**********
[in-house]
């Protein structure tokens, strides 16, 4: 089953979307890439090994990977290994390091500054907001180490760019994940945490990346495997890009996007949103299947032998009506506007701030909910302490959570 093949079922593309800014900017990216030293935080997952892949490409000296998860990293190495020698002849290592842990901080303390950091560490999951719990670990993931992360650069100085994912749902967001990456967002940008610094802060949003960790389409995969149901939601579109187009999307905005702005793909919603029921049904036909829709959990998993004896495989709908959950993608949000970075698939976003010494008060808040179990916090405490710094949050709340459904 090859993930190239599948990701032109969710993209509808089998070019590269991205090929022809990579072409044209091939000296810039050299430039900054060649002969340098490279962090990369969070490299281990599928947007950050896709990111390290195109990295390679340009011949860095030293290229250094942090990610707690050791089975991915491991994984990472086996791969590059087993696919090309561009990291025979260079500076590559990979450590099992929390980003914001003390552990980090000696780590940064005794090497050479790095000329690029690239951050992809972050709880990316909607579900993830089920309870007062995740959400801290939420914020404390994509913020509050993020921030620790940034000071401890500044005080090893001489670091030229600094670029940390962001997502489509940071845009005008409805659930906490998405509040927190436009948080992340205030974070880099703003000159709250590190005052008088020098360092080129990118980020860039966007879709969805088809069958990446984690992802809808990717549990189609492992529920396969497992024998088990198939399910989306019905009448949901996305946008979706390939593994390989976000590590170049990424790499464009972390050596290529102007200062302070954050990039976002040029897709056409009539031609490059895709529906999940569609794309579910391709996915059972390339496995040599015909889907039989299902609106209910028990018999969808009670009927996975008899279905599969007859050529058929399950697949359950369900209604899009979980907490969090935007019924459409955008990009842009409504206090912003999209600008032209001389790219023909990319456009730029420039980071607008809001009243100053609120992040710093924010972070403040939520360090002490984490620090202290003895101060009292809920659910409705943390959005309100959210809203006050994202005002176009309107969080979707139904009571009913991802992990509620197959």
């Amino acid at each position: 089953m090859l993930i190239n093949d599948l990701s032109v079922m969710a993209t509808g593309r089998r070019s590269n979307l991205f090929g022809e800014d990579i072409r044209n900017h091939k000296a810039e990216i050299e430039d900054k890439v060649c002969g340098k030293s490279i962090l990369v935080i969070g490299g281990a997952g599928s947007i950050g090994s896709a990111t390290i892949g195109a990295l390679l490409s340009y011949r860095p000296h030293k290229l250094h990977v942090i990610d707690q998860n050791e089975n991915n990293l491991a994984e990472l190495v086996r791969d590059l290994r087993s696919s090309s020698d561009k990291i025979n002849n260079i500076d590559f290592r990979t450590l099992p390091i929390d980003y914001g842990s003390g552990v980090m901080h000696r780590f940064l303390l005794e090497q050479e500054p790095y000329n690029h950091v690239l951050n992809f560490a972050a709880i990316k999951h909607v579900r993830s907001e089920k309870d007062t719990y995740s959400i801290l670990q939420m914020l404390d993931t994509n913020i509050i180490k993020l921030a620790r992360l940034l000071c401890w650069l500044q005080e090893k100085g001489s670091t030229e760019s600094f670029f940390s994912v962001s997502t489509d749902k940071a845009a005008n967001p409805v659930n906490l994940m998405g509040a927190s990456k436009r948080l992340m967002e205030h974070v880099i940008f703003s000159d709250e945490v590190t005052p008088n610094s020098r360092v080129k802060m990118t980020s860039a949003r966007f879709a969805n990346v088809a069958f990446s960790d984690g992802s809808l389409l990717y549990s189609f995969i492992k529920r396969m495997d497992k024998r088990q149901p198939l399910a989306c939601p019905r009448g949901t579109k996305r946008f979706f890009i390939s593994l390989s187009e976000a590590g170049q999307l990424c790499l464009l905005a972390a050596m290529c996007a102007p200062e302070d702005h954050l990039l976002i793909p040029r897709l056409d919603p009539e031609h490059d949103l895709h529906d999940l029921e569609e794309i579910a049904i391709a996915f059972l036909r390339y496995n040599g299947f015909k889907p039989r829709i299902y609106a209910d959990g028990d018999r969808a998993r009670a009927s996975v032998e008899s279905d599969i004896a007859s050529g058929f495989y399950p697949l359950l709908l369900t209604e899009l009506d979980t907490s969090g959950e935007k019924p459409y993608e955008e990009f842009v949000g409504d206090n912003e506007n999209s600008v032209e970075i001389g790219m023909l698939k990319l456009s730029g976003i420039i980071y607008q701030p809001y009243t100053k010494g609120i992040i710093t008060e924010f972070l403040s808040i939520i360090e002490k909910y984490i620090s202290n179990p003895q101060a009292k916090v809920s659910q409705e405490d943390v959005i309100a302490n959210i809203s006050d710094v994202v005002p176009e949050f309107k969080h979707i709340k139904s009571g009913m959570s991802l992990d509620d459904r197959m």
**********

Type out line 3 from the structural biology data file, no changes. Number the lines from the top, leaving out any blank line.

């Amino acid at each position: 089953m090859l993930i190239n093949d599948l990701s032109v079922m969710a993209t509808g593309r089998r070019s590269n979307l991205f090929g022809e800014d990579i072409r044209n900017h091939k000296a810039e990216i050299e430039d900054k890439v060649c002969g340098k030293s490279i962090l990369v935080i969070g490299g281990a997952g599928s947007i950050g090994s896709a990111t390290i892949g195109a990295l390679l490409s340009y011949r860095p000296h030293k290229l250094h990977v942090i990610d707690q998860n050791e089975n991915n990293l491991a994984e990472l190495v086996r791969d590059l290994r087993s696919s090309s020698d561009k990291i025979n002849n260079i500076d590559f290592r990979t450590l099992p390091i929390d980003y914001g842990s003390g552990v980090m901080h000696r780590f940064l303390l005794e090497q050479e500054p790095y000329n690029h950091v690239l951050n992809f560490a972050a709880i990316k999951h909607v579900r993830s907001e089920k309870d007062t719990y995740s959400i801290l670990q939420m914020l404390d993931t994509n913020i509050i180490k993020l921030a620790r992360l940034l000071c401890w650069l500044q005080e090893k100085g001489s670091t030229e760019s600094f670029f940390s994912v962001s997502t489509d749902k940071a845009a005008n967001p409805v659930n906490l994940m998405g509040a927190s990456k436009r948080l992340m967002e205030h974070v880099i940008f703003s000159d709250e945490v590190t005052p008088n610094s020098r360092v080129k802060m990118t980020s860039a949003r966007f879709a969805n990346v088809a069958f990446s960790d984690g992802s809808l389409l990717y549990s189609f995969i492992k529920r396969m495997d497992k024998r088990q149901p198939l399910a989306c939601p019905r009448g949901t579109k996305r946008f979706f890009i390939s593994l390989s187009e976000a590590g170049q999307l990424c790499l464009l905005a972390a050596m290529c996007a102007p200062e302070d702005h954050l990039l976002i793909p040029r897709l056409d919603p009539e031609h490059d949103l895709h529906d999940l029921e569609e794309i579910a049904i391709a996915f059972l036909r390339y496995n040599g299947f015909k889907p039989r829709i299902y609106a209910d959990g028990d018999r969808a998993r009670a009927s996975v032998e008899s279905d599969i004896a007859s050529g058929f495989y399950p697949l359950l709908l369900t209604e899009l009506d979980t907490s969090g959950e935007k019924p459409y993608e955008e990009f842009v949000g409504d206090n912003e506007n999209s600008v032209e970075i001389g790219m023909l698939k990319l456009s730029g976003i420039i980071y607008q701030p809001y009243t100053k010494g609120i992040i710093t008060e924010f972070l403040s808040i939520i360090e002490k909910y984490i620090s202290n179990p003895q101060a009292k916090v809920s659910q409705e405490d943390v959005i309100a302490n959210i809203s006050d710094v994202v005002p176009e949050f309107k969080h979707i709340k139904s009571g009913m959570s991802l992990d509620d459904r197959m």